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Thread: Middlecast?

  1. #1
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    Default Middlecast?

    Is there a term for when it is both undercast and overcast? When you are on a summit or various place and there is a layer of clouds below you and also another layer above you. Does it matter if the lower layer is pretty much continuous fog?

  2. #2
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    No term that I am aware of. Clouds above are overcast, under undercast and at our level, fog. If the layer below us is know to be fog, we call it PTCHY VLY FG_dir in the remarks. This reads as patchy valley fog and dir is the directions it is occuring. It is usually obvious to us whether or not it is fog or clouds below us based on the elevation that they are occurring. But at times, if we can't tell, we go with whichever one we believe it is based on weather conditions at the time of their formation. In this mornings scenario, which I assume is why this was raised, several stations were reporting fog as occuring, but since the clouds surrounding us below the station were obscuring the fog, we only called the cloud layer. Since we have webcams and ceilometers around the station, we could tell that there was a fog layer in addition to this cloud layer. While at times the fog and lower layer may be one, we call what we see. If it looks like clouds at 5300 feet, we call that layer rather than fog. Hope this helps clear things up a bit.
    Ryan Knapp
    Staff Meteorologist/Night Observer, KMWN (Mt Washington Obs., NH)

  3. #3
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    I was just curious as I had these conditions on Sept 23 when I was on Mt. Monadnock last. I am sure the lower level was fog since it was so low that you were driving through it in some towns on the way there. You could see it moving through the valleys some, but it didn't really clear up very fast. It did make for an interesting hike being between two layers of clouds and being able to see hills poking up through the bottom layer. I'm still looking forward to hiking some day on a trully undercast day.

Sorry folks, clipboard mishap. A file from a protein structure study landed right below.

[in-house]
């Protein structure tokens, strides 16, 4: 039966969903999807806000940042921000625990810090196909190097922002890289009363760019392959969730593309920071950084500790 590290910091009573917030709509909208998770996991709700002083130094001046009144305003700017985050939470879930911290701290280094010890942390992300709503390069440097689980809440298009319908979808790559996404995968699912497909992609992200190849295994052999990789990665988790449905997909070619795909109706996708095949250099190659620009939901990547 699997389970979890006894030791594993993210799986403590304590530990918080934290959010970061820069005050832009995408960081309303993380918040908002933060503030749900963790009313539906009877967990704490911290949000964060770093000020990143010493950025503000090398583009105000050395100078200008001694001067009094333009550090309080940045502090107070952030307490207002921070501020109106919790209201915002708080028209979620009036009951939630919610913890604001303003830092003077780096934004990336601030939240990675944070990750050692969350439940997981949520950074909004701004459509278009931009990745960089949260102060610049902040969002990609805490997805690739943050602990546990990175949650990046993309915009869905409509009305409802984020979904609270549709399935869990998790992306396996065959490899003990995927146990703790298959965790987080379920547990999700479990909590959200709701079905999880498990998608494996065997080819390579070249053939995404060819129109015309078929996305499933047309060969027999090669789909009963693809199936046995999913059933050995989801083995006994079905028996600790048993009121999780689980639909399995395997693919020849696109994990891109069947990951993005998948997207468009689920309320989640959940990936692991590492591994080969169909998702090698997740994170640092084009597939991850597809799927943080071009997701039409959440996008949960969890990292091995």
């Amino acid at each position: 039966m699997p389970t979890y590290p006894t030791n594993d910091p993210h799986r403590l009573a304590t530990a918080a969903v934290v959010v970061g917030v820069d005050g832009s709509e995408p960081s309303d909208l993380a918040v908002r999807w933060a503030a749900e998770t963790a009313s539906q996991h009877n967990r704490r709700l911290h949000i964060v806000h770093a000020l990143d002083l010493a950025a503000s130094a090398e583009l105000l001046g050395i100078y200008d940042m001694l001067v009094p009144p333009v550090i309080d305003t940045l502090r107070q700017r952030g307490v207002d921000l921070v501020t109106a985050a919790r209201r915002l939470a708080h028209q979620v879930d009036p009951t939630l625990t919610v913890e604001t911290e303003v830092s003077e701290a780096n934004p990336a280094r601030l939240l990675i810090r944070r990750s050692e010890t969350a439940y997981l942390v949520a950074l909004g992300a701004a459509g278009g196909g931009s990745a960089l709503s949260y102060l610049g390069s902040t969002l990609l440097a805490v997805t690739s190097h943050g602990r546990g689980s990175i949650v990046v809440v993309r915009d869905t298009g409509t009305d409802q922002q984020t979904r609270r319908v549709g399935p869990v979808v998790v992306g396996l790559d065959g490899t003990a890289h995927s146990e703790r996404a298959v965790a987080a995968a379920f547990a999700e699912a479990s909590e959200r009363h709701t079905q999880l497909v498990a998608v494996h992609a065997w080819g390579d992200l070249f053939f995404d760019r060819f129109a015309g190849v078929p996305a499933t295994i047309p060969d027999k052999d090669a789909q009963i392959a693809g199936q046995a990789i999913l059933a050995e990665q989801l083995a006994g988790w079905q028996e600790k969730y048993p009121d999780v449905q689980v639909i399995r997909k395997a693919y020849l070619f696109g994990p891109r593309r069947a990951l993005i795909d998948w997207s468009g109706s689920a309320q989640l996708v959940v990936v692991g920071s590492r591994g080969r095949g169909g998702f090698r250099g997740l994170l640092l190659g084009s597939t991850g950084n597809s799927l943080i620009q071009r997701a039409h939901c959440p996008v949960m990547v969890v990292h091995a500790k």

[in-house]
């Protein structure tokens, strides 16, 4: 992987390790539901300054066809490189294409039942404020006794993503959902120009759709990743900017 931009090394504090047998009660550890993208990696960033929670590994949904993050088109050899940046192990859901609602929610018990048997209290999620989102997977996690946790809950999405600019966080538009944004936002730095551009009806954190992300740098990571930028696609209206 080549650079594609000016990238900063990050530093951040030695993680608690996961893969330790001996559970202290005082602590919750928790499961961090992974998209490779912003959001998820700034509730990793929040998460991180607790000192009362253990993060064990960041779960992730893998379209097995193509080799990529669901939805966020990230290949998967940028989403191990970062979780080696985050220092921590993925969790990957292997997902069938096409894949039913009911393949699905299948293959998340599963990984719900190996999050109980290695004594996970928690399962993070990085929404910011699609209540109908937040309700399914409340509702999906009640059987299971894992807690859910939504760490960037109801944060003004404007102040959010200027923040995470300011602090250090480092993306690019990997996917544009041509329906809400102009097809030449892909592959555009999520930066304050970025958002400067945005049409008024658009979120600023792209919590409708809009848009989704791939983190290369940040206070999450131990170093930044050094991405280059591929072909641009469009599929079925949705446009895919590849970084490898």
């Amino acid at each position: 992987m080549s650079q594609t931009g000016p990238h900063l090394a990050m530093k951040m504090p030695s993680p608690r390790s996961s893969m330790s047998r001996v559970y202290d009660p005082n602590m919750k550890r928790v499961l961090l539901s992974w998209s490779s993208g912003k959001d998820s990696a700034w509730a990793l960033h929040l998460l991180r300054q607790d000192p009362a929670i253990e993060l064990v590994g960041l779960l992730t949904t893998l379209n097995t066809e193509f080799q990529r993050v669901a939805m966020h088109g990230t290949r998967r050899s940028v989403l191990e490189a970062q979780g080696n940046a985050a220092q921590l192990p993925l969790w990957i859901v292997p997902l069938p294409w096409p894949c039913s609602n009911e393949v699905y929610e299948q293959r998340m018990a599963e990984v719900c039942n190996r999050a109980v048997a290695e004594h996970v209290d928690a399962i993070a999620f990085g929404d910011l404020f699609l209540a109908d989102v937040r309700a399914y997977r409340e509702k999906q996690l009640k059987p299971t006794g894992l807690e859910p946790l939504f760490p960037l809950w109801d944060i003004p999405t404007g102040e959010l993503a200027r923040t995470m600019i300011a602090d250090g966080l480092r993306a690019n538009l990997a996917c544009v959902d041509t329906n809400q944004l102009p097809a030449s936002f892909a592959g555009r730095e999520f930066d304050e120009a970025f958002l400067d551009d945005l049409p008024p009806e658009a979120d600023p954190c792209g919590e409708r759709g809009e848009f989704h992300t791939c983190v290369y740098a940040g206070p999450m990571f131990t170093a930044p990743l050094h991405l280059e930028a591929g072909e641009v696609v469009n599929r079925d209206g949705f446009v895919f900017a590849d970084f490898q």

Getting close to tree line

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    Default Nice!

    Nice shot! Love those conditions!

    KDT

  5. #5
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    Tongue firmly in cheek here...... take this with a large grain of salt.

    When folks present at the Auto Road to drive up, we very often describe these conditions as "a cloud sandwich"; quite a unique opportunity to experience weather on a vertical axis rather than just at ground level.

    Breeze

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    Anna LeBlanc (10-23-2011)

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